After saying that it would not carry the press conference on the network, CBS blinked late in the day. It's putting the press conference from 8 to 9 p.m. Eastern (7 to 8 Central), followed by "Survivor: Palau" and then "CSI." In the Mountain and West Coast time zones, it will have a prime-time lineup of "Survivor," "CSI" and a rerun of "Without a Trace."
Fox also made a late change, adding the press conference at 8, followed by "The Simple Life" at 9.
All of this is subject to yet another last-minute change, of course.
Through all of the schedule changes, I have had mixed feelings about TV's coverage of such events.
My high-minded side says that, when the president wants to speak to the press and through it to the nation, then viewers are entitled to see it live. My cynical side says that it's basically a chance for the president -- any president -- to use a prime-time audience to his advantage, and the people who really want to see it can watch on cable or catch the highlights on the late news.
Then my class-conscious side (on some issues, I have more sides than a dodecahedron) remembers that not everyone has cable; the people without it should still have a chance to see the press conference live. And my selfish side argues that it's Thursday, I've been waiting for a week to see ''Survivor'' (or whatever show your selfish side has been waiting for) and I should get to see what I want and catch the news later. Assuming, that is, that there is news.
As I said, mixed feelings.
But sometimes the networks' decisions are not all about what's appropriate to cover. ABC apparently will run its press conference coverage as ''sustaining'' or commercial-free programming, so the audience will not count as part of its Nielsen averages. On a night where the network usually takes a beating even with entertainment programs, that's to its benefit.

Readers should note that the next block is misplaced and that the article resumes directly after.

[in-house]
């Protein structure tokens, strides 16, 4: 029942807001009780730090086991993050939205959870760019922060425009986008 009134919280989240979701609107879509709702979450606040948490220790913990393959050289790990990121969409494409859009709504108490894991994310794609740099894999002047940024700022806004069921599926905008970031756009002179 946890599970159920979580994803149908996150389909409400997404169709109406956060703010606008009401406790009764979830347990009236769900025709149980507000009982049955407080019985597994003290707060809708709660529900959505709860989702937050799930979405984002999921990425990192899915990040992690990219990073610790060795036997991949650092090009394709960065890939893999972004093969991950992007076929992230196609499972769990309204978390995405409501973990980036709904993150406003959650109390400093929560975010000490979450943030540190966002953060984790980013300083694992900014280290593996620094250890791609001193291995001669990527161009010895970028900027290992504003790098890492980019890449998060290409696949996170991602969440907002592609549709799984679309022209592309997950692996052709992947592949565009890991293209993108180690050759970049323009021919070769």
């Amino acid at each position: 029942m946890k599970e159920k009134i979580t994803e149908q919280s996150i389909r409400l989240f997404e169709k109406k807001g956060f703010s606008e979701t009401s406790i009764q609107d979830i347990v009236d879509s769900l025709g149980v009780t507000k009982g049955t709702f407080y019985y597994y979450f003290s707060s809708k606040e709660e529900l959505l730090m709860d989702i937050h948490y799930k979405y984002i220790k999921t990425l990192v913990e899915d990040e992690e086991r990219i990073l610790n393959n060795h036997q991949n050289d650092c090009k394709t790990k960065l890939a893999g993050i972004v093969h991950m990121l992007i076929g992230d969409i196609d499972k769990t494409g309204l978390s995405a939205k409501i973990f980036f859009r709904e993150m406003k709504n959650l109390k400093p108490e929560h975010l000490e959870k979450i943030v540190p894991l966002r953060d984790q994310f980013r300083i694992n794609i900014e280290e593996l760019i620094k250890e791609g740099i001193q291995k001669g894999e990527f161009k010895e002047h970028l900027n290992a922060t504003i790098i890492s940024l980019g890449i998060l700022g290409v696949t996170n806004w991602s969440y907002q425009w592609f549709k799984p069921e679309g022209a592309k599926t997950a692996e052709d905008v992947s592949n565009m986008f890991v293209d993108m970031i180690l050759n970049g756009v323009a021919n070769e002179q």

More "Idol": Now, Bo Bice

Since the Internet rumor mills and message boards sometimes get things wrong, here's a link to The Smoking Gun's reports and documents about some legal problems in Bo Bice's past:
And here's a story with a comment from "Idol" about the latest revelations:

Breaking (do we really want to call it news?)

This came in an e-mail slugged '' 'Access Hollywood' News Alert.'' You can draw your own conclusions about how alert we should be...



BURBANK, Calif. - April 28, 2005- In a statement released to "Access Hollywood," the father of actress Katie Holmes responds on behalf of their family to the news that she is dating Tom Cruise. The story airs on "Access Hollywood" Thursday, April 28, 2005 (check local listings for time and station).

"Happy and excited for Katie," says the statement from Toledo attorney Martin Holmes. "She has a good head on her shoulders and we trust her judgment. We know Tom Cruise is a humanitarian and we feel good about that."

Another Scott scenario?

This landed in my e-mail today regarding Scott Savol's run on "American Idol":
''While you are looking for reasons Savol is still in competition on American Idol, perhaps you should give serious thought to the web sites with the sole purpose of messing up American Idol buy asking people to vote for the contestant they like the least - Savol has been the top one on the list for several weeks. This would also make a good story and help viewers understand why the guy they don't like keeps on going.''
A similar note came to my Q&A on, referring specifically to the Web address . Savol is indeed the site's candidate of choice. (Reader note: The site contains some very harsh language.)